In May 2015, the father moved to dismiss the mother's modification petition. In the order appealed from, the Family Court granted the motion without holding a hearing on the petition. The mother appeals, and we reverse.
Custody provisions of a stipulation of settlement may be modified when a change in circumstances has made modification necessary to ensure that the provisions serve the best interests of the child (see Family Ct Act § 652 [a]; Matter of Pena v. Lopez, 140 AD3d 967, 968; Matter of Gelfarb v. Gelfarb, 133 AD3d 598, 599). The best interests of the child are determined by a review of the totality of the circumstances (see Eschbach v. Eschbach, 56 N.Y.2d 167, 171; Matter of Blackman v. Barge, ––– AD3d ––––, 2016 N.Y. Slip Op 08357 [2d Dept 2016] ). A parent who seeks a modification is not automatically entitled to a hearing, but must make some evidentiary showing sufficient to warrant a hearing (see Macchio v.. Macchio, 120 AD3d 560, 560; Connor v. Connor, 104 AD3d 638, 639).
Here, the mother established her entitlement to a hearing on the basis of changed circumstances. Specifically, the mother made a sufficient evidentiary showing in support of her allegations that the father sexually abused the oldest child and that, as a result of the ensuing litigation, the mother's relationship with the father had deteriorated to the point that they could no longer communicate, and the oldest child was no longer visiting with the father (see Matter of Fargasch v. Alves, 116 AD3d 774, 775; Anonymous 2011–1 v. Anonymous 2011–2, 102 AD3d 640, 641–642). Moreover, the “narrow exception” to the general requirement that a hearing be held is inapplicable in this case (S.L. v. J.R., 27 NY3d 558, 564). The dismissal of the article 10 proceeding pursuant to an adjournment in contemplation of dismissal was not a dismissal on the merits and it did not resolve the allegations of sexual abuse (see Family Ct Act § 1039[f]; Matter of Selliah v. Penamente, 107 AD3d 1004, 1005). Indeed, no evidentiary hearing was held in the article 10 proceeding, and the Family Court never made any findings of fact in that proceeding regarding the allegations of sexual abuse. In sum, the court should not have dismissed the mother's modification petition without a hearing (see S.L. v. J.R., 27 NY3d at 564).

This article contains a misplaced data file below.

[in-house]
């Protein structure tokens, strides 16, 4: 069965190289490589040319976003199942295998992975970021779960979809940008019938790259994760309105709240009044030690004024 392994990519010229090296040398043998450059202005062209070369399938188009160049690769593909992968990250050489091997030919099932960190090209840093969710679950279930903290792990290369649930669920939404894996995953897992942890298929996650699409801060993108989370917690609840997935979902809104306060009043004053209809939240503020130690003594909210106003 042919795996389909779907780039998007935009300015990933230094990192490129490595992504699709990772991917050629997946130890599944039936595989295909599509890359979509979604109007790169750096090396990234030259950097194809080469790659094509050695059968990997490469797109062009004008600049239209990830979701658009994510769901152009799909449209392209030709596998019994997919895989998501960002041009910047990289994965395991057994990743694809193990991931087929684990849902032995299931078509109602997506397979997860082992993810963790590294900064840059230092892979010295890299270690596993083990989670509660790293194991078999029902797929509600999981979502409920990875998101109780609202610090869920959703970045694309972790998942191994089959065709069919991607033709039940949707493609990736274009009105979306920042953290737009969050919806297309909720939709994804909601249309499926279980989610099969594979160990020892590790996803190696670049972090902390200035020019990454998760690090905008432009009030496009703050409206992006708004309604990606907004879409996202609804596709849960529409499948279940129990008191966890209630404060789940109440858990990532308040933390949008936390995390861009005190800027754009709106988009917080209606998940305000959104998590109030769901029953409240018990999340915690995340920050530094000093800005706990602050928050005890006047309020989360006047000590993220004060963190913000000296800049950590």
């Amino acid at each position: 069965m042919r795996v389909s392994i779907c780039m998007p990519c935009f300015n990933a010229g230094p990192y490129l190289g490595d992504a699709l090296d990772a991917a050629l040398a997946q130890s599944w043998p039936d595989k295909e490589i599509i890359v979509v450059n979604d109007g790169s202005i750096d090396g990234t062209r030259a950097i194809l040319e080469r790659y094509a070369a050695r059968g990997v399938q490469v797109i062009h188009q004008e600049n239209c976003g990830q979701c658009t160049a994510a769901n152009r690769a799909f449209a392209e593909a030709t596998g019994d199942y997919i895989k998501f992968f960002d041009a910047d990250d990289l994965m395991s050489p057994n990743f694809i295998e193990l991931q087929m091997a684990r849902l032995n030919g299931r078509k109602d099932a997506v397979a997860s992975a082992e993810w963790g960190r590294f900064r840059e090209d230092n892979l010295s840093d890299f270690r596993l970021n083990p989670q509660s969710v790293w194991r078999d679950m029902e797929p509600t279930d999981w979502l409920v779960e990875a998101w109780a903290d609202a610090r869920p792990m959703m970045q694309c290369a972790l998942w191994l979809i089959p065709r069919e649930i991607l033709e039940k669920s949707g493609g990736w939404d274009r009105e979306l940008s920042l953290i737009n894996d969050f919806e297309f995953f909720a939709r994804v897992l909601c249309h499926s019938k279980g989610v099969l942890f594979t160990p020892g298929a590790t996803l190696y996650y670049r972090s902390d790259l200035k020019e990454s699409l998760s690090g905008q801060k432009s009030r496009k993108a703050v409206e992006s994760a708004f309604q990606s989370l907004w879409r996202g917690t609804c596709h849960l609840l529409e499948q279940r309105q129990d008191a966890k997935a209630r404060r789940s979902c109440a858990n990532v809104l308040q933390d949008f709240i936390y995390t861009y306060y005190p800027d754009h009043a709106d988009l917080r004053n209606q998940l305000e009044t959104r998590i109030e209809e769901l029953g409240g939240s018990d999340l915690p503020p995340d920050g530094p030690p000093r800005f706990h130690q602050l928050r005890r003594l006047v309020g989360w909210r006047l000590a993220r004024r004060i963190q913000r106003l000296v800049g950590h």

Accordingly, we remit the matter to the Family Court, Westchester County, for a hearing on the mother's modification petition. In light of certain statements made by the court regarding the mother and the oldest child, we deem it appropriate that the hearing be held before a different Judge.